Tesla claimed that the vacuum was filled with a new kind of the aether, a rarified gas that he also called the Akasha. This name is relatively important in his theory so you can get some idea about the character of the theory. The Akasha was extremely elastic.

Some spectacular experiments with some light emitted by either dielectric materials or conductors were made to support the claims, although they didn't have anything to do with the claims about the unifying theory. And at the end, it was found out that the experiments analyzed solidified air rather than any mysterious matter that could be filling the vacuum.

So the theory was a complete nonsense. Tesla couldn't really distinguish the fundamental phenomena from the highly derived, environment-dependent ones.

share|cite|improve this answer
As an aside 'Akasha' is the sanskrit word for ether/cosmos/sky in general ... – Everyone Dec 28 '11 at 12:41
One has to remember that Newton was an alchemist who spent a lot of time on astrology. Its completely normal for people with good ideas to also have not so good ones! – Tom Andersen Jan 2 '15 at 3:29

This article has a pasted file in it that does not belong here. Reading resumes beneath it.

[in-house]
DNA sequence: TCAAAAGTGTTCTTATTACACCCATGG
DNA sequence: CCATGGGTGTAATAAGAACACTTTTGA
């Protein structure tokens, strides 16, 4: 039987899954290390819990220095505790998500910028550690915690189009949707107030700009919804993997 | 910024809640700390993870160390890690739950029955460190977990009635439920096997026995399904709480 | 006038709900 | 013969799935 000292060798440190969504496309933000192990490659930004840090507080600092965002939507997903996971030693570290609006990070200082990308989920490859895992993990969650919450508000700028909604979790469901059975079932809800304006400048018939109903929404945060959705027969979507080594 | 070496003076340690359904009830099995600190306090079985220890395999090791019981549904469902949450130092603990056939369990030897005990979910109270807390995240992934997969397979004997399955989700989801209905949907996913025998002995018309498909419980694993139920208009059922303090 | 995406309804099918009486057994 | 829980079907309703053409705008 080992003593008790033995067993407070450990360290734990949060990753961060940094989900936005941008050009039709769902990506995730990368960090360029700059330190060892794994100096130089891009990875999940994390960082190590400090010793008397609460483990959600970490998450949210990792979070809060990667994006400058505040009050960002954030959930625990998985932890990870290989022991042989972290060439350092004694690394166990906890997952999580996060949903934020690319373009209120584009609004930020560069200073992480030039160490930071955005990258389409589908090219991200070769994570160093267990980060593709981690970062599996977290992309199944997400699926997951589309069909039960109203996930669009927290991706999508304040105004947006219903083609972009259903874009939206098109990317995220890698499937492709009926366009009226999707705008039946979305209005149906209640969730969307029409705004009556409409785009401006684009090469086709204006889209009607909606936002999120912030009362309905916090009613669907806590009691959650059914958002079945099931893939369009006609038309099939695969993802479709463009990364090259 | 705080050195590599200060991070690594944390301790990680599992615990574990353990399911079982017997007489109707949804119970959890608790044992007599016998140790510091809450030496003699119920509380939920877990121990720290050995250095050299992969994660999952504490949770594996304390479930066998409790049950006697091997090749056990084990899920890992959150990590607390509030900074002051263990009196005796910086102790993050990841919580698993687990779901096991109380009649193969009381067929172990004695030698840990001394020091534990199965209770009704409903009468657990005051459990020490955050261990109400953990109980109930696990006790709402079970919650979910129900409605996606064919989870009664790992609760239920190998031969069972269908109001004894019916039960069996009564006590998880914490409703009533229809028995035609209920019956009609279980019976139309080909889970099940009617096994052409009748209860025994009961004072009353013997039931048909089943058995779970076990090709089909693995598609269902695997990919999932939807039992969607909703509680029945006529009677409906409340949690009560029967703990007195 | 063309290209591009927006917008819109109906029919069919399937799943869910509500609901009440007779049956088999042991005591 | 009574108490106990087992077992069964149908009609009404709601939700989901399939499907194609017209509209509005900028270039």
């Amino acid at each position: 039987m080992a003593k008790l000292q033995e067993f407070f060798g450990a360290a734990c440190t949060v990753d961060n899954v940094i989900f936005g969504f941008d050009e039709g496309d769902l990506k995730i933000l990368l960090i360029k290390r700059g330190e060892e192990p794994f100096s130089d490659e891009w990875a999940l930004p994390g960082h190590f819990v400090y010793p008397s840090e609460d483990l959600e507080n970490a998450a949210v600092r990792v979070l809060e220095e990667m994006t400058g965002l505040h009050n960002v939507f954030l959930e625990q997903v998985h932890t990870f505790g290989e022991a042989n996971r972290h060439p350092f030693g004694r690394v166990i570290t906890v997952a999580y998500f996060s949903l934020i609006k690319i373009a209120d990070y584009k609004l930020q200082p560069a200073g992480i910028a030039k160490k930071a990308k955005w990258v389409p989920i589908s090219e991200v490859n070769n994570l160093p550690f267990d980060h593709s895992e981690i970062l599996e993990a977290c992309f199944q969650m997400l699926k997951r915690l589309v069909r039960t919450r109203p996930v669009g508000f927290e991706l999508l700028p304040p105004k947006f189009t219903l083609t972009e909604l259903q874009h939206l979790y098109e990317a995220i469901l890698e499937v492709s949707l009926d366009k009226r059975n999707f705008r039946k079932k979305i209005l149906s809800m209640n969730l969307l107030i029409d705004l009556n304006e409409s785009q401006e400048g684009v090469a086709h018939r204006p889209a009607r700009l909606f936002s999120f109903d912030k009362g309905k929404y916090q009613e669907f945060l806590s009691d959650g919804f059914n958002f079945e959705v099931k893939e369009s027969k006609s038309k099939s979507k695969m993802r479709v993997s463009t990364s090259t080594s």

Dear @TomAndersen, the difference is that alchemy was the state-of-the-art chemistry of Newton's times, and astrology was a broader science about the implications of celestial bodies – a science that was later made obsolete mostly by insights that followed from Newton's works. On the other hand, Tesla's musings about gravity and many other things were not state-of-the-art descriptions of anything. They were wrong even relatively to the ideas of his time. – Luboš Motl Jan 3 '15 at 15:10
also one has to remember that most of the crackpottery of Tesla popped up as he started to get old. The science before then was pretty solid – Skyler Jan 20 '15 at 9:05

It was said at the time (1930's) that only 10 people understood General Relativity. Tesla was clearly not one of them! :-)


So, no, the theory has never been released - but if it was consistent with the various beliefs held by Tesla at the time, it must have been completely wrong.

share|cite|improve this answer
Here's the patent where he claims a velocity of 1.6c:… – endolith Dec 29 '10 at 15:38